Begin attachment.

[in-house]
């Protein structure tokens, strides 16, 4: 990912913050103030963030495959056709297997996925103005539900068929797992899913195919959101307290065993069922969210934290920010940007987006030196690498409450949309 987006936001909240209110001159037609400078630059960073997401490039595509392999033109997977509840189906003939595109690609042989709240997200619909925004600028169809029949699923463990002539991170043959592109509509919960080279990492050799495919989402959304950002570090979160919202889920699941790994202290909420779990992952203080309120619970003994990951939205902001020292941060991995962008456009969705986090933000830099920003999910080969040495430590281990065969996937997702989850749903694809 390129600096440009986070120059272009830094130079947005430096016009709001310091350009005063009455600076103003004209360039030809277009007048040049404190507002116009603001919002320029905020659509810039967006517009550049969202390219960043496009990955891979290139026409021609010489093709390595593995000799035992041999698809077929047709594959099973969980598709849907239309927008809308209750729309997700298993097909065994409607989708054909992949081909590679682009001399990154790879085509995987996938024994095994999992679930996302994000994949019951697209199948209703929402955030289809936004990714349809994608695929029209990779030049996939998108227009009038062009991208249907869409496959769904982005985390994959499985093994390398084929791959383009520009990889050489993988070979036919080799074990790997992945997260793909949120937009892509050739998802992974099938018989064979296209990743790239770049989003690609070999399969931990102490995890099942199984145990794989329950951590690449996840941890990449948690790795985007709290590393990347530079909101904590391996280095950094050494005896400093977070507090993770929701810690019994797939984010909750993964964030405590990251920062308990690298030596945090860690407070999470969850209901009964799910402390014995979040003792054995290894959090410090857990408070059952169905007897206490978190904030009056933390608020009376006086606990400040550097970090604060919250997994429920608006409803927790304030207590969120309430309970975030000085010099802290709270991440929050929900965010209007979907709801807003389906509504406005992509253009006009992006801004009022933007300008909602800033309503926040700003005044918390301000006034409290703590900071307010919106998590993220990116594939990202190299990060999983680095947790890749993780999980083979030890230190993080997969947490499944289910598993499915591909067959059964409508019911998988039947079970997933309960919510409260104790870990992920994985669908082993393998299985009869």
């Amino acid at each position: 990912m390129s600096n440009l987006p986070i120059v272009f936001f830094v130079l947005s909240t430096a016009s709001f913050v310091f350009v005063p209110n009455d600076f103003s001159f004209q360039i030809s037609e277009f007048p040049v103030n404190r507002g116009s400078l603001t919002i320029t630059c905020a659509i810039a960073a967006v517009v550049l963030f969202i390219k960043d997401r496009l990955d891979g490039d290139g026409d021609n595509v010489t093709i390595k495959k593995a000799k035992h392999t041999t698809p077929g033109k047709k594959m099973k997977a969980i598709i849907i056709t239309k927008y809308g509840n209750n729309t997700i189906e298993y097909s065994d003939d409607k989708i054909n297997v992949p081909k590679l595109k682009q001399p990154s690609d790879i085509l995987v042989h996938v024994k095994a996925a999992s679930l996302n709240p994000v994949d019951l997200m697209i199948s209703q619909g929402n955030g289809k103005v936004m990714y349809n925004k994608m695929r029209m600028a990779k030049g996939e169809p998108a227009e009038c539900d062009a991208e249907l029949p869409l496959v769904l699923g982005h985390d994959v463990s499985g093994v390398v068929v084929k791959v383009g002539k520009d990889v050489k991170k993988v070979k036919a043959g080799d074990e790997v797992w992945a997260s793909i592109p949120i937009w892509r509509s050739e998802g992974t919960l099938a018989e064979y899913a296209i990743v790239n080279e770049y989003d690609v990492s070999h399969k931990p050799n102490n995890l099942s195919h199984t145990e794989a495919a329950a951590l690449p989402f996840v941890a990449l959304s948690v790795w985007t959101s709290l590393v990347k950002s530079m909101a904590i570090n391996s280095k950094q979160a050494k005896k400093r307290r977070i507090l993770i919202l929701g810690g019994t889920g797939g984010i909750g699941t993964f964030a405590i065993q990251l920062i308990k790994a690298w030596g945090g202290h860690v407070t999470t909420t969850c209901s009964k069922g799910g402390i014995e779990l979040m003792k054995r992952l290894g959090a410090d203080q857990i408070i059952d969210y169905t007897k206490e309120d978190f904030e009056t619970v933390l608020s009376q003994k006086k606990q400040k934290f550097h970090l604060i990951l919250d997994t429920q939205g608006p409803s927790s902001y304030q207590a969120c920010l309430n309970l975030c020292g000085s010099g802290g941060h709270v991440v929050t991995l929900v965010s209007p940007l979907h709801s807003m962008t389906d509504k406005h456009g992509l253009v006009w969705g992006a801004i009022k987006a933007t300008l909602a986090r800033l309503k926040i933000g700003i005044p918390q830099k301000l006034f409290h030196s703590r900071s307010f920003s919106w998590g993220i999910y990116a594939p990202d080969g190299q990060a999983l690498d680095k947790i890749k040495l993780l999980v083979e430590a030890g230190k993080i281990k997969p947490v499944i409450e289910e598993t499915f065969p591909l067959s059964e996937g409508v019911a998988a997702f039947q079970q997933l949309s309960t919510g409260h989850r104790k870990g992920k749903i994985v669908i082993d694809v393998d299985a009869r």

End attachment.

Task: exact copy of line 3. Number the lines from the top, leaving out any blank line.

């Amino acid at each position: 990912m390129s600096n440009l987006p986070i120059v272009f936001f830094v130079l947005s909240t430096a016009s709001f913050v310091f350009v005063p209110n009455d600076f103003s001159f004209q360039i030809s037609e277009f007048p040049v103030n404190r507002g116009s400078l603001t919002i320029t630059c905020a659509i810039a960073a967006v517009v550049l963030f969202i390219k960043d997401r496009l990955d891979g490039d290139g026409d021609n595509v010489t093709i390595k495959k593995a000799k035992h392999t041999t698809p077929g033109k047709k594959m099973k997977a969980i598709i849907i056709t239309k927008y809308g509840n209750n729309t997700i189906e298993y097909s065994d003939d409607k989708i054909n297997v992949p081909k590679l595109k682009q001399p990154s690609d790879i085509l995987v042989h996938v024994k095994a996925a999992s679930l996302n709240p994000v994949d019951l997200m697209i199948s209703q619909g929402n955030g289809k103005v936004m990714y349809n925004k994608m695929r029209m600028a990779k030049g996939e169809p998108a227009e009038c539900d062009a991208e249907l029949p869409l496959v769904l699923g982005h985390d994959v463990s499985g093994v390398v068929v084929k791959v383009g002539k520009d990889v050489k991170k993988v070979k036919a043959g080799d074990e790997v797992w992945a997260s793909i592109p949120i937009w892509r509509s050739e998802g992974t919960l099938a018989e064979y899913a296209i990743v790239n080279e770049y989003d690609v990492s070999h399969k931990p050799n102490n995890l099942s195919h199984t145990e794989a495919a329950a951590l690449p989402f996840v941890a990449l959304s948690v790795w985007t959101s709290l590393v990347k950002s530079m909101a904590i570090n391996s280095k950094q979160a050494k005896k400093r307290r977070i507090l993770i919202l929701g810690g019994t889920g797939g984010i909750g699941t993964f964030a405590i065993q990251l920062i308990k790994a690298w030596g945090g202290h860690v407070t999470t909420t969850c209901s009964k069922g799910g402390i014995e779990l979040m003792k054995r992952l290894g959090a410090d203080q857990i408070i059952d969210y169905t007897k206490e309120d978190f904030e009056t619970v933390l608020s009376q003994k006086k606990q400040k934290f550097h970090l604060i990951l919250d997994t429920q939205g608006p409803s927790s902001y304030q207590a969120c920010l309430n309970l975030c020292g000085s010099g802290g941060h709270v991440v929050t991995l929900v965010s209007p940007l979907h709801s807003m962008t389906d509504k406005h456009g992509l253009v006009w969705g992006a801004i009022k987006a933007t300008l909602a986090r800033l309503k926040i933000g700003i005044p918390q830099k301000l006034f409290h030196s703590r900071s307010f920003s919106w998590g993220i999910y990116a594939p990202d080969g190299q990060a999983l690498d680095k947790i890749k040495l993780l999980v083979e430590a030890g230190k993080i281990k997969p947490v499944i409450e289910e598993t499915f065969p591909l067959s059964e996937g409508v019911a998988a997702f039947q079970q997933l949309s309960t919510g409260h989850r104790k870990g992920k749903i994985v669908i082993d694809v393998d299985a009869r």